February 2018

28.02.2018

# New Publications

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Kleinschmitt, Christoph; et al. (2018): Sensitivity of the radiative forcing by stratospheric sulfur geoengineering to the amount and strategy of the SO2injection studied with the LMDZ-S3A model

Kleinschmitt, Christoph; Boucher, Olivier; Platt, Ulrich (2018): Sensitivity of the radiative forcing by stratospheric sulfur geoengineering to the amount and strategy of the SO2injection studied with the LMDZ-S3A model. In Atmos. Chem. Phys 18 (4), pp. 2769–2786. DOI: 10.5194/acp-18-2769-2018.

"In this study we use the atmospheric general circulation model LMDZ with the sectional aerosol module S3A to determine how the forcing efficiency depends on the injected amount of SO2, the injection height, and the spatio-temporal pattern of injection. We find that the forcing efficiency may decrease more drastically for larger SO2 injections than previously estimated. As a result, the net instantaneous radiative forcing does not exceed the limit of –2 W m−2 for continuous equatorial SO2 injections and it decreases (in absolute value) for injection rates larger than 20 Tg S yr−1. In contrast to other studies, the net radiative forcing in our experiments is fairly constant with injection height (in a range 17 to 23 km) for a given amount of SO2 injected."

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28.02.2018

# New Publications

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Visioni, Daniele; et al. (2018): Sulfur deposition changes under sulfate geoengineering conditions. Quasi-biennial oscillation effects on the transport and lifetime of stratospheric aerosols

Visioni, Daniele; Pitari, Giovanni; Tuccella, Paolo; Curci, Gabriele (2018): Sulfur deposition changes under sulfate geoengineering conditions. Quasi-biennial oscillation effects on the transport and lifetime of stratospheric aerosols. In Atmos. Chem. Phys 18 (4), pp. 2787–2808. DOI: 10.5194/acp-18-2787-2018.

"Among several possible environmental side effects, the increase in sulfur deposition deserves additional investigation. In this study we present results from a composition–climate coupled model (University of L'Aquila Composition-Chemistry Model, ULAQ-CCM) and a chemistry-transport model (Goddard Earth Observing System Chemistry-Transport Model, GEOS-Chem), assuming a sustained lower-stratospheric equatorial injection of 8 Tg SO2 yr−1. Total S deposition is found to globally increase by 5.2 % when sulfate geoengineering is deployed, with a clear interhemispheric asymmetry (+3.8 and +10.3 % in the Northern Hemisphere (NH) and the Southern Hemisphere (SH), due to +2.2 and +1.8 Tg S yr−1, respectively)."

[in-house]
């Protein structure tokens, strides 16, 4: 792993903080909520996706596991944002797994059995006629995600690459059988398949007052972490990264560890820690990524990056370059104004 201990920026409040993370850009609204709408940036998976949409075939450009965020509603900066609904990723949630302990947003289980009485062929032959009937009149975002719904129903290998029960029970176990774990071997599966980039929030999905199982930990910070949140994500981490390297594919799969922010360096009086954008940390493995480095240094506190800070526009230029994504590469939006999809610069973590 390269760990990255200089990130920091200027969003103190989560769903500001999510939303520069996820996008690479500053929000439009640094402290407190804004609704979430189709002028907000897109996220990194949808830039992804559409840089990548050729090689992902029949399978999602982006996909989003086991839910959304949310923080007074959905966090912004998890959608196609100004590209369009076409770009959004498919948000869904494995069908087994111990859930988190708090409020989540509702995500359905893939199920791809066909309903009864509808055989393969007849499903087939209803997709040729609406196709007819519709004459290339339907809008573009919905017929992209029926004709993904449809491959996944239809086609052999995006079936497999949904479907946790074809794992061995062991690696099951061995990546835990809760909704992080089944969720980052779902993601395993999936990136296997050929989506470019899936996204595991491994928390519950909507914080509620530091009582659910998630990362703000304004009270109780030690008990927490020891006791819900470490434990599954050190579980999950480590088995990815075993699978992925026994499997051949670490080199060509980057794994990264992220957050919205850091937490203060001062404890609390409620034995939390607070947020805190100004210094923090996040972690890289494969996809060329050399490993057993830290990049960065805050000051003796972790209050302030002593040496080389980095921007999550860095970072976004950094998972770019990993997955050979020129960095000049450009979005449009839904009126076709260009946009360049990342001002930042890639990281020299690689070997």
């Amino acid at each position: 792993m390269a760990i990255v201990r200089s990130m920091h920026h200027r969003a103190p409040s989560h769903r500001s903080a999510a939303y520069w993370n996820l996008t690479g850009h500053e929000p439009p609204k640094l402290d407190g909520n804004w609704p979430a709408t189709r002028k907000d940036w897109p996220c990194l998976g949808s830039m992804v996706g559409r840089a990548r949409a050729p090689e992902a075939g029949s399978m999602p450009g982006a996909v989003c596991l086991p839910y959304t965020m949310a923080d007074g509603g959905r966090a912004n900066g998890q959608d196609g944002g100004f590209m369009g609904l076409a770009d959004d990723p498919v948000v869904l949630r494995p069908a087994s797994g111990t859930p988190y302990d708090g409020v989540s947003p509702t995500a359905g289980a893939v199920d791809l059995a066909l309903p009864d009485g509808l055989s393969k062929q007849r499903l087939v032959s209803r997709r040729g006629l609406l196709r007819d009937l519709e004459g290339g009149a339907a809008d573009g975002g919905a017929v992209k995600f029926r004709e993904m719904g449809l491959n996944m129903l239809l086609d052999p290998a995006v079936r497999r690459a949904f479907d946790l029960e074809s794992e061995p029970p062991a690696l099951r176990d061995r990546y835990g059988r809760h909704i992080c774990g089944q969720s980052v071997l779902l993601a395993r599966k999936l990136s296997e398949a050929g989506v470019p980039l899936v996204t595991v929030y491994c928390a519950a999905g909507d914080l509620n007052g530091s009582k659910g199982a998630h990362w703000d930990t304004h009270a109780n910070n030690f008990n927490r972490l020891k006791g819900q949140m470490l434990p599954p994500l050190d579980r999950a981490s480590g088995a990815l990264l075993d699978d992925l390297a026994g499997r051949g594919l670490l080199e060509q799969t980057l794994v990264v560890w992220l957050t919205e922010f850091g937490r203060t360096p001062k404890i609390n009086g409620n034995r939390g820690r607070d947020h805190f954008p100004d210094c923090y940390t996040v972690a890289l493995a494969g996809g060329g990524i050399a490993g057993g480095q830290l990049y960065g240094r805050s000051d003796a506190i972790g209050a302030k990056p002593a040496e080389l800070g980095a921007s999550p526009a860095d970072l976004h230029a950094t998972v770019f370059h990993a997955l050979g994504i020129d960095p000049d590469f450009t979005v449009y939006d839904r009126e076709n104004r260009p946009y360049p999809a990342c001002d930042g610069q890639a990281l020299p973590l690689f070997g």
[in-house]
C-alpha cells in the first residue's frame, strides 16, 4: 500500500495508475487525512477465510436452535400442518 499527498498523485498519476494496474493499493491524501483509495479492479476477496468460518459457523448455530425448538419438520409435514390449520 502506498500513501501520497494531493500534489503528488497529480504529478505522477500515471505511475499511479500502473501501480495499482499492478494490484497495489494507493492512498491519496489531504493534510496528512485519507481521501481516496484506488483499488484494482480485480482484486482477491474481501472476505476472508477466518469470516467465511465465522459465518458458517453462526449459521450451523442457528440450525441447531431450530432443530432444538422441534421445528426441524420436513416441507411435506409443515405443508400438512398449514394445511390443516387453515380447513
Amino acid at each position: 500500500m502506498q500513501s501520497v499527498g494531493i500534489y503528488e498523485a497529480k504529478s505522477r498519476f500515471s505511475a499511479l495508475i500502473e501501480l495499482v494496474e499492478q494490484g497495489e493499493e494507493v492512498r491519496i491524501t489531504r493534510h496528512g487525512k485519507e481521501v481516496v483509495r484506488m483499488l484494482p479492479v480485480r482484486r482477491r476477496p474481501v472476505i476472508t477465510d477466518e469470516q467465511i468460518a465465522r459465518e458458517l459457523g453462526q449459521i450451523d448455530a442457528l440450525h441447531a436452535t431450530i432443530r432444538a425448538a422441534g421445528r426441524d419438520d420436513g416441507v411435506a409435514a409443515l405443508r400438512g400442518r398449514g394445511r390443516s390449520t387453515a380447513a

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26.02.2018

# Calls & events

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Newsletter of Week 09 of 2018

The newsletter of calendar week 09 in 2018 is now available here.


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26.02.2018

# Media

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Natural News: Geoengineering science: Aerosols impact cloud formation and weather; atmospheric scientists document the effects

"Local efforts to reduce air pollution may not be enough to eliminate the possibility of severe weather conditions because of widespread aerosol use, according to new research. To be more specific, aerosols that have been released into the atmosphere can affect cloud formations and even influence weather patterns, according to researchers from the University of Arizona and Texas A&M University. What’s more, the effects of the aerosols can be seen over regions up to many thousands of miles away from the places where they were originally released. This could have massive implications in the study of meteorology, particularly in trying to determine which ones have positive and negative effects when they are released into the atmosphere."